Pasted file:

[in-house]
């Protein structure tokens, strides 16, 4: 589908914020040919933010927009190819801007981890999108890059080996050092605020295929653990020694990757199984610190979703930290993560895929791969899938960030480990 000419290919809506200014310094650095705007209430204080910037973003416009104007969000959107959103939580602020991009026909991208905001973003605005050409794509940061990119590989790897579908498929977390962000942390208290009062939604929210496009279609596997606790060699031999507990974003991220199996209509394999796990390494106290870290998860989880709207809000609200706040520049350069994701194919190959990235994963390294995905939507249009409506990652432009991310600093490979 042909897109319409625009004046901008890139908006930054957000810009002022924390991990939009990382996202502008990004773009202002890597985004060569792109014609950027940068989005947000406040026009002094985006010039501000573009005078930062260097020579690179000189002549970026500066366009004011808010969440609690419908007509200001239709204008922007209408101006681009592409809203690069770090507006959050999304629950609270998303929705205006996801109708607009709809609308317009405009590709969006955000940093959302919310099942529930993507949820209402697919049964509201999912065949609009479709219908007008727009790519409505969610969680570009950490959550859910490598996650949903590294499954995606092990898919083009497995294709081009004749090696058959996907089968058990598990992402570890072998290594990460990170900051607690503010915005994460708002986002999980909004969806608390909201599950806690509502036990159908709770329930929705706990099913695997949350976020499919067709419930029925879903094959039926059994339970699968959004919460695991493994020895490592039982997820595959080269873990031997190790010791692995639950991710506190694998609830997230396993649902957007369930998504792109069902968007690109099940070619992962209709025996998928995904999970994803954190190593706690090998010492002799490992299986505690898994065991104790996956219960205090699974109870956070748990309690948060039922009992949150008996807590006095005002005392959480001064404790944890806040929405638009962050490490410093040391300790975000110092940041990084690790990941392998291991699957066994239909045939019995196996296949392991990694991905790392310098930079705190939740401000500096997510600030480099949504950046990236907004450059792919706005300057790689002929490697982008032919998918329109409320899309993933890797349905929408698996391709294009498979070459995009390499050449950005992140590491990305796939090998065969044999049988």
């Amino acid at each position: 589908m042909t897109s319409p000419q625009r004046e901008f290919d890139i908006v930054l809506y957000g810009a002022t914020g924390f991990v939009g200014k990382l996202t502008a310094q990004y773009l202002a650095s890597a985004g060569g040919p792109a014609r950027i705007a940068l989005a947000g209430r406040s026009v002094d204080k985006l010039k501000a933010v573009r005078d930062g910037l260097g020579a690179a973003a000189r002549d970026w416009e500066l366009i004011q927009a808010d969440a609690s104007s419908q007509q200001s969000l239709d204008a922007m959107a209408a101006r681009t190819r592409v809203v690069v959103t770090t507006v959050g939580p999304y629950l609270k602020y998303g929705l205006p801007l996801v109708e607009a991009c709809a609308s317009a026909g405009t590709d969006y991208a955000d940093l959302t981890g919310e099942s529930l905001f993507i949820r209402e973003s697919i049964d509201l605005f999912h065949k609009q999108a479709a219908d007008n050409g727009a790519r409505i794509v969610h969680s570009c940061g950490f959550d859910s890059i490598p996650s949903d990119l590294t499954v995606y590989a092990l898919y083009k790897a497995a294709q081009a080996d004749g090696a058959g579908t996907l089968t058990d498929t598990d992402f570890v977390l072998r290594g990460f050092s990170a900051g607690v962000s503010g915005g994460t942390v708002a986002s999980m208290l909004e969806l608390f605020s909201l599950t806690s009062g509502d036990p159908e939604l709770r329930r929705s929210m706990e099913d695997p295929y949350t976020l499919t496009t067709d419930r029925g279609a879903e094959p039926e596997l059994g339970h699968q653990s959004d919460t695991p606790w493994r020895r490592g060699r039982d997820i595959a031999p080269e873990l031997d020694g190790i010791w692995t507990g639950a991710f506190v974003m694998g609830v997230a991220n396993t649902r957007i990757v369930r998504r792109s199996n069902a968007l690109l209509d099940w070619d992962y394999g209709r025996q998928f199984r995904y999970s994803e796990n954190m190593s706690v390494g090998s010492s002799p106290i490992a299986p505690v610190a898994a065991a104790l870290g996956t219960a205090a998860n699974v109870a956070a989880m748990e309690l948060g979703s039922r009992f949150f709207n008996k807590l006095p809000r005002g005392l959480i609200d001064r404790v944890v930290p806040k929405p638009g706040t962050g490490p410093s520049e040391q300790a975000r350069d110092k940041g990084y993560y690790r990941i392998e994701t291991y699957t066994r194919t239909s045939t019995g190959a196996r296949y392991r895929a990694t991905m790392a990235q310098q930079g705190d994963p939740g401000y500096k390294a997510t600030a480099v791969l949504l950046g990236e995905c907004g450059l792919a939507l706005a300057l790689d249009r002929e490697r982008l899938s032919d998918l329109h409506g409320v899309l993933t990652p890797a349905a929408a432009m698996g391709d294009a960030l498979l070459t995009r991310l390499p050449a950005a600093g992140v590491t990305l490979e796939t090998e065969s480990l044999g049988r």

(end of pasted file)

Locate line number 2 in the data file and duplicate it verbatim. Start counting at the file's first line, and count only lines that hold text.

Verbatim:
């Protein structure tokens, strides 16, 4: 589908914020040919933010927009190819801007981890999108890059080996050092605020295929653990020694990757199984610190979703930290993560895929791969899938960030480990 000419290919809506200014310094650095705007209430204080910037973003416009104007969000959107959103939580602020991009026909991208905001973003605005050409794509940061990119590989790897579908498929977390962000942390208290009062939604929210496009279609596997606790060699031999507990974003991220199996209509394999796990390494106290870290998860989880709207809000609200706040520049350069994701194919190959990235994963390294995905939507249009409506990652432009991310600093490979 042909897109319409625009004046901008890139908006930054957000810009002022924390991990939009990382996202502008990004773009202002890597985004060569792109014609950027940068989005947000406040026009002094985006010039501000573009005078930062260097020579690179000189002549970026500066366009004011808010969440609690419908007509200001239709204008922007209408101006681009592409809203690069770090507006959050999304629950609270998303929705205006996801109708607009709809609308317009405009590709969006955000940093959302919310099942529930993507949820209402697919049964509201999912065949609009479709219908007008727009790519409505969610969680570009950490959550859910490598996650949903590294499954995606092990898919083009497995294709081009004749090696058959996907089968058990598990992402570890072998290594990460990170900051607690503010915005994460708002986002999980909004969806608390909201599950806690509502036990159908709770329930929705706990099913695997949350976020499919067709419930029925879903094959039926059994339970699968959004919460695991493994020895490592039982997820595959080269873990031997190790010791692995639950991710506190694998609830997230396993649902957007369930998504792109069902968007690109099940070619992962209709025996998928995904999970994803954190190593706690090998010492002799490992299986505690898994065991104790996956219960205090699974109870956070748990309690948060039922009992949150008996807590006095005002005392959480001064404790944890806040929405638009962050490490410093040391300790975000110092940041990084690790990941392998291991699957066994239909045939019995196996296949392991990694991905790392310098930079705190939740401000500096997510600030480099949504950046990236907004450059792919706005300057790689002929490697982008032919998918329109409320899309993933890797349905929408698996391709294009498979070459995009390499050449950005992140590491990305796939090998065969044999049988």